Variations of this were known and used as early as 1730.The first time a Kingdom of Bhutan separate from Tibet did appear on a western map, it did so under its local name as "Broukpa"."Land of Bolivar" in New Latin, in honor of Simón Bolívar, one of the leading generals in the Spanish American wars of independence.However, in every case, these seem to have been describing not modern Bhutan but the Kingdom of Tibet.The modern distinction between the two did not begin until well into George Bogle's 1774 expedition—realizing the differences between the two regions, cultures, and states, his final report to the East India Company formally proposed labeling the Druk Desi's kingdom as "Boutan" and the Panchen Lama's as "Tibet".The two seas are then the bay east and west of the island,, "country") which appeared in then Major Ziaur Rahman's 1971 declaration of independence for East Pakistan.The earliest reference to Bengal (বঙ্গ, Bôngô) has been traced in the early-9th-century Nesari plates.The exonym was next applied to Great Novgorod and then Muscovy after its conquest of that region, finally being applied to its present region in the late 16th century to describe ethnically Russian regions being conquered from Poland."Land of the Belgae", from the Roman province of Gallia Belgica ("Belgic Gaul") derived from the Latinized name of a Celtic tribe.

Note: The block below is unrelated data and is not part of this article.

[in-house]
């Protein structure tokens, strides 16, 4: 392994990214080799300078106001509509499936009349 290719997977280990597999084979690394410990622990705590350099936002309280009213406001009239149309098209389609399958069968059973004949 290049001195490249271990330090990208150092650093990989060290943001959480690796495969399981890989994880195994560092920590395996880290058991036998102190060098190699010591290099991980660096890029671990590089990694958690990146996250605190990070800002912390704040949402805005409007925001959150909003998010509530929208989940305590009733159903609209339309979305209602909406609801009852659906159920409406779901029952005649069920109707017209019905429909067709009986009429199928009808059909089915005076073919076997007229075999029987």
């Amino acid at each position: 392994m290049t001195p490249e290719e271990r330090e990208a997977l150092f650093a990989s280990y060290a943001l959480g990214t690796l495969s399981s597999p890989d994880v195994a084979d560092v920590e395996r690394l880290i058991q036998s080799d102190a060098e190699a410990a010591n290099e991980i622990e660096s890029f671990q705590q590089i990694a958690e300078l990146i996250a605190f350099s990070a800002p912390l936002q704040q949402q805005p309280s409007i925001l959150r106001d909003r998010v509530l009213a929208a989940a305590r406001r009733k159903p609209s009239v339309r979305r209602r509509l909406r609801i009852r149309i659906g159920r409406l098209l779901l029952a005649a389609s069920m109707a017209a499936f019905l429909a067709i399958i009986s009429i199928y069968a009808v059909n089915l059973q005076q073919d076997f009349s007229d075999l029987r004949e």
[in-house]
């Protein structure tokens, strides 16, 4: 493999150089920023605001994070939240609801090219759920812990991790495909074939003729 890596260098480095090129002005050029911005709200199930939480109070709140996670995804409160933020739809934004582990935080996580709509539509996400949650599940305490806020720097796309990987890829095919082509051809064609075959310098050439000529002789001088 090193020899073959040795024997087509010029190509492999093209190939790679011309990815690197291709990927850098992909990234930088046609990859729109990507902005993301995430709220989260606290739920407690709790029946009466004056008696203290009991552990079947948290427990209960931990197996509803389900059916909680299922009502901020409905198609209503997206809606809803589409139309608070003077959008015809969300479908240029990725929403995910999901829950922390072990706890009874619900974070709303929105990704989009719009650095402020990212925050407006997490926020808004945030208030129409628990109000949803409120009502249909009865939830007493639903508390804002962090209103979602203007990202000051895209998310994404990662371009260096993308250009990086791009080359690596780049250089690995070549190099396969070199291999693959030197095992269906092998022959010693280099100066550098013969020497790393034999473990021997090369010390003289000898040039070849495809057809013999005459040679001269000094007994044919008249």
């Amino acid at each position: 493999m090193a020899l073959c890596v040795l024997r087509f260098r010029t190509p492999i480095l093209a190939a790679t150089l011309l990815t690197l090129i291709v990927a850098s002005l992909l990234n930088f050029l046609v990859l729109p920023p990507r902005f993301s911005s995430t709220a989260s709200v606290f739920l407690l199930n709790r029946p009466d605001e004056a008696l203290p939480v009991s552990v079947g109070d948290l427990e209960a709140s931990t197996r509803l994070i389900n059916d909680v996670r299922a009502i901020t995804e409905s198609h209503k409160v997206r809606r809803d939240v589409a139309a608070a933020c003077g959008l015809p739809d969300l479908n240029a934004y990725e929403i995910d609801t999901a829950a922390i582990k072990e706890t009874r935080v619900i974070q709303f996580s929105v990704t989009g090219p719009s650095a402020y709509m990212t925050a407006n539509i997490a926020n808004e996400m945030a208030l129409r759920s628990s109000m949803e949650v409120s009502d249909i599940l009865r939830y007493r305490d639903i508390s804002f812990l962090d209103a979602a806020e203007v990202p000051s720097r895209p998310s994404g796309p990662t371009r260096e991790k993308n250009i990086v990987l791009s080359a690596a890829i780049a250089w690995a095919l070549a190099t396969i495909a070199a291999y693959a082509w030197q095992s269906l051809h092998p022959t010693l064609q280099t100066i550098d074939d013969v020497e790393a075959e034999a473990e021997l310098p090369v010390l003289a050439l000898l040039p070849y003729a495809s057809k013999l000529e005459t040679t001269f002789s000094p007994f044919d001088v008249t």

As with Barbuda, the name may derive from the appearance of the island's fig trees or from the beards of the indigenous people.
The passages, however, do not refer to the modern island but rather to the Saudi deserts opposite modern Bahrain.
It is possible Bahrain (previously known as Awal) simply acquired its name when that region became known as Al-Hasa, but today the name is generally taken to refer to the island itself.
An Arbanitai were mentioned in Attaliates's History as subjects of the Duke of Dyrrachium, near modern Durrës."Southern Land" in New Latin, adapted from the legendary pseudo-geographical Terra Australis Incognita ("Unknown Southern Land") dating back to the Roman era.
First appearing as a corruption of the Spanish name for an island in Vanuatu in 1625,"There is no probability, that any other detached body of land, of nearly equal extent, will ever be found in a more southern latitude; the name Terra Australis will, therefore, remain descriptive of the geographical importance of this country, and of its situation on the globe: it has antiquity to recommend it; and, having no reference to either of the two claiming nations, appears to be less objectionable than any other which could have been selected."(Antarctica, the hypothesized land for which the name Terra Australis originally referred to, was sighted in 1820, and not explored until decades after Flinders' book had popularized this shift of the name.)Oz, a colloquial endonym: Likely a contraction from above.